<i>"The Name of Our Country is América" - Simon Bolivar</i> The Narco News Bulletin<br><small>Reporting on the War on Drugs and Democracy from Latin America
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Paramilitaries Shoot Four Children, One Dead

While Indigenous and Local Organizing Continues

By Nancy Davies
Commentary from Oaxaca

November 30, 2009

Within hours of meetings between indigenous activists from San Salvador Atenco in Mexico State, from Chiapas, and from Oaxaca, government repression arrived in the town of San José del Progreso, and death in the municipality of San Juan Copala. San José del Progreso is the site of the mine La Trinidad owned by the Canadian transnational Fortuna; Copala is the municipality which declared its autonomy at the height of the social struggle in 2006.

November 25: Atenco group (holding machetes) joined the APPO and Section 22 in their anniversary march and forum.
D.R. 2009 – Nancy Davies
Peoples of Oaxaca and social organizations including the People’s Front in Defense of the Land (FPDT) of San Salvador Atenco decided to join forces to prevent the construction of dams, wind generator projects, highways and mining on indigenous territory. During a meeting which took place on November 29 in Zaachila, Oaxaca, Adán Lopez Santiago stated, “It is necessary to fight united because if not neoliberalism will enslave us.” Lopez Santiago represents the Council of Peoples in Defense of Land and Territory which convoked united delegates from the struggle against eolic parks on the Isthmus, as well as Peoples in Defense of the Río Verde who oppose the construction of a hydroelectric dam called Paso de la Reina. The dam would affect 3,100 hectares covering six towns.

The meeting demanded absolute respect for self-determination of the indigenous peoples, and also included a call to refuse to sell their lands or permit them to be expropriated. A national integration of the movement in defense of land, territory and natural resources has gotten underway in opposition to the neoliberal stance of the various governments.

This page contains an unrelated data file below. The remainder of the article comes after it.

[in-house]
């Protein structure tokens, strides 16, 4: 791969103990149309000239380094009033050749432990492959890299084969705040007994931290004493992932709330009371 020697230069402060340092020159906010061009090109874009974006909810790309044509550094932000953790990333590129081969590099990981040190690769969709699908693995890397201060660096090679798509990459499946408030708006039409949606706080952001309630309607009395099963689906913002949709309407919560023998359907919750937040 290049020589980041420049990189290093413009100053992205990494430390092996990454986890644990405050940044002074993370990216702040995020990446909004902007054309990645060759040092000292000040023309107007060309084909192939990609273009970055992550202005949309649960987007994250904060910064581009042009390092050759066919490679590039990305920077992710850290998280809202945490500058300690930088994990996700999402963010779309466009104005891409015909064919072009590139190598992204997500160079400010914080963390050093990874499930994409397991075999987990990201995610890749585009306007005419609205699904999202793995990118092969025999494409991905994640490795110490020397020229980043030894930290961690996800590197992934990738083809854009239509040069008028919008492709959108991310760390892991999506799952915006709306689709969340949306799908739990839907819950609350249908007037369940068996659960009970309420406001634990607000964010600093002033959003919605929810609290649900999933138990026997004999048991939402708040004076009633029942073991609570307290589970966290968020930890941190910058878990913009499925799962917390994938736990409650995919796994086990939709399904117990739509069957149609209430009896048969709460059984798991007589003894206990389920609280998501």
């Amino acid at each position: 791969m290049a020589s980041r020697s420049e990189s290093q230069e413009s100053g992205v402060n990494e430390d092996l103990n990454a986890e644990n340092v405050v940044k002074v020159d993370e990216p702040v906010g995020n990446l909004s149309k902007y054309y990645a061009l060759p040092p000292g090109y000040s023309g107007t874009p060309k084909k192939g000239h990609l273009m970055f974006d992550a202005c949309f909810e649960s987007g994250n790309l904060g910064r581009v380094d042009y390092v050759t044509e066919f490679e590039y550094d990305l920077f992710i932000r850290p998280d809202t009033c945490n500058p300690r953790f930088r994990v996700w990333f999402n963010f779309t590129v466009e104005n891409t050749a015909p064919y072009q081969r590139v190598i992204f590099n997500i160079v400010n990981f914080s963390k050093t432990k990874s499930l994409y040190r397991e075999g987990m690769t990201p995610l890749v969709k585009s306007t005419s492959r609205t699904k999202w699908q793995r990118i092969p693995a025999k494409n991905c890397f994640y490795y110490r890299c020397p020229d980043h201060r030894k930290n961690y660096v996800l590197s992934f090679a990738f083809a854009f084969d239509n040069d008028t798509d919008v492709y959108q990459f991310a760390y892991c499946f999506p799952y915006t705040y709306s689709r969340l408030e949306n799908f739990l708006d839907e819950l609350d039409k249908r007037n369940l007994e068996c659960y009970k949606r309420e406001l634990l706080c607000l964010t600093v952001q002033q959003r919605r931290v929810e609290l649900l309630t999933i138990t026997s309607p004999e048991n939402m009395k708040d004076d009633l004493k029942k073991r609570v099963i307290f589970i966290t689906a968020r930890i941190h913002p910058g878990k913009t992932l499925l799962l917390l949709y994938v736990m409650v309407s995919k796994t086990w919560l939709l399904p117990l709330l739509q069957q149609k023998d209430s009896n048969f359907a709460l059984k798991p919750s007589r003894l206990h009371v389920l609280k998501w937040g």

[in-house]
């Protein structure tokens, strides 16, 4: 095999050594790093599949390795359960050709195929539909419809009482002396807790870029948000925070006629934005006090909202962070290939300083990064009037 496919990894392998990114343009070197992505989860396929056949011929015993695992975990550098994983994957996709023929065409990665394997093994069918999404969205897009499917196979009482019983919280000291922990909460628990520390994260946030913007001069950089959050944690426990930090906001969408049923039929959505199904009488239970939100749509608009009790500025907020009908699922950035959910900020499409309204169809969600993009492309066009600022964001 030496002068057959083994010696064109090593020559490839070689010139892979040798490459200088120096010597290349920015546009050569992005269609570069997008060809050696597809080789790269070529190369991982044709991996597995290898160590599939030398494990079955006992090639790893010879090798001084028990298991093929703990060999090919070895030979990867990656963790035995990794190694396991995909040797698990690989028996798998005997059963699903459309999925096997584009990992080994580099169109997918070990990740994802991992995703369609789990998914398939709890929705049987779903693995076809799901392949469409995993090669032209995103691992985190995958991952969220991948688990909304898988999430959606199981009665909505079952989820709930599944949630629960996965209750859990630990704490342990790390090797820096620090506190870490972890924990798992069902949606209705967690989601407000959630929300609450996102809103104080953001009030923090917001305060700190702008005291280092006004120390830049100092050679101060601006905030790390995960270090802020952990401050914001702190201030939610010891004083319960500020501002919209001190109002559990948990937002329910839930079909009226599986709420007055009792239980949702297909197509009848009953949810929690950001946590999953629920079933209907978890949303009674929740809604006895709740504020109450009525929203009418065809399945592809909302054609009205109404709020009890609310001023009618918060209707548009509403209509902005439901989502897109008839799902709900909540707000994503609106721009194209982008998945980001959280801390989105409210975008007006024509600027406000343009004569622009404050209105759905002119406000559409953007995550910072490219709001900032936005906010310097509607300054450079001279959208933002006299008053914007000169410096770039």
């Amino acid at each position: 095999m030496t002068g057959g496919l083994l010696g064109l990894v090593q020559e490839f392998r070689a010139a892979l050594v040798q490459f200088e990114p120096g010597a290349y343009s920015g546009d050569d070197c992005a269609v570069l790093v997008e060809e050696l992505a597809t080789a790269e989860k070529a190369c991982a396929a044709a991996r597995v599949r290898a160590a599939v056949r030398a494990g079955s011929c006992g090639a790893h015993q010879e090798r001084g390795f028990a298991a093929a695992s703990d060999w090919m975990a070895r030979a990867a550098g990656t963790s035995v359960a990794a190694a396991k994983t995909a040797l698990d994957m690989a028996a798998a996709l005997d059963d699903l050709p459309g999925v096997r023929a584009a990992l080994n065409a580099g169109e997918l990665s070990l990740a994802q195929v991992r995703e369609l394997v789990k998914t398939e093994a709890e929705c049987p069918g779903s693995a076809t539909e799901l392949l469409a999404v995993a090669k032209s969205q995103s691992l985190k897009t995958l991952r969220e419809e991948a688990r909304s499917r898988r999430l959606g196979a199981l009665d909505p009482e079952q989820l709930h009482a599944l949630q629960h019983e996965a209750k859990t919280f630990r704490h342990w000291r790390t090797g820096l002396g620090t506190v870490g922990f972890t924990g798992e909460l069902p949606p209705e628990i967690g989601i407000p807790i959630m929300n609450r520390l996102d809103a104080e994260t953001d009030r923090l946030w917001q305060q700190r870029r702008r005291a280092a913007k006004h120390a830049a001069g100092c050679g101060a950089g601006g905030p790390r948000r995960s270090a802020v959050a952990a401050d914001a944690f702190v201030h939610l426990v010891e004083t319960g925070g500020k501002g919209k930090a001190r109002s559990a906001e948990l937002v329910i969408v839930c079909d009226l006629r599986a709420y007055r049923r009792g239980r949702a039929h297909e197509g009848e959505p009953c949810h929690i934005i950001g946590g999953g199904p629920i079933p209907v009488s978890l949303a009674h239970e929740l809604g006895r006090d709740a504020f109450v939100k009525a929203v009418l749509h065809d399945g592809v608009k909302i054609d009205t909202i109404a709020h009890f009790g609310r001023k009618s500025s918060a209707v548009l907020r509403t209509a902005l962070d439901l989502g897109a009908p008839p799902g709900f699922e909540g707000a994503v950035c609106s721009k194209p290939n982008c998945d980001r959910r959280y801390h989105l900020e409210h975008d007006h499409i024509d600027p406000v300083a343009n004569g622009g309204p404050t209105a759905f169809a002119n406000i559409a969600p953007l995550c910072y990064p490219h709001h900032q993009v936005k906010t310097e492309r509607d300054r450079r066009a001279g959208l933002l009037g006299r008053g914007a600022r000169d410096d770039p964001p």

The same day, a convoy of State Preventive Police (PPE) entered San José del Progreso in the Ocotlán region. The population immediately surrounded the police, and demanded the removal of their town president Oscar Venancio Martinez Rivera for having conspired in agreement with state officials. The PPE, who arrived at 10:00 PM, claimed to have received an anonymous call about an attack on La Trinidad mine. Bernardo Vasquez Sanchez, one of the anti-mine group, immediately telephoned the sub-secretary of government of Oaxaca to deny that any attack had emanated from the San José population. The state government had made a prior agreement that the PPE would not enter the town. The mine, Vasquez Sanchez reminded the sub-secretary, lies two kilometers from the town where the police had been surrounded.

The same Sunday the 29th at 8:45 PM José Ramírez Flores, President of San Juan Copala; Severo Sánchez González, the mayor; and Macario García Merino, Secretary, issued an urgent call for solidarity. “…the aggression took place in the context of activities of solidarity with Frente de Pueblos en Defensa de la Tierra, de San Salvador Atenco. In the past months aggressions against the autonomous municipality have been systematic.” their bulletin began.

The story unfolded that representatives of the social movement from the FPDT Atenco were prevented from entering the town of San Juan Copala for a meeting. The FPDT is visiting twelve states, one in honor of each of its political prisoners. The group United for the Social Well-Being of the Triqui Region (UBISORT), said to be a PRI-affiliated organization closely tied to Governor Ulises Ruiz Ortiz (URO), PRI president Jorge Franco Vargas, and Pepe Mejia, refused entry to the Atenco delegation. The town authorities in turn declared that URO, Franco Vargas and Mejia would be held responsible for any confrontation because of their prior collusion on November 1 when an unsuccessful assassination attempt was made against their municipal president José Ramirez Flores and the secretary Timoteo Alejandro Ramirez. At that time, the arrested culprit confessed to being an UBISORT member and of having received 250,000 pesos to kill the two men; he also admitted receiving a monthly salary from UBISORT of 1,000 pesos for destabilizing the autonomous municipality.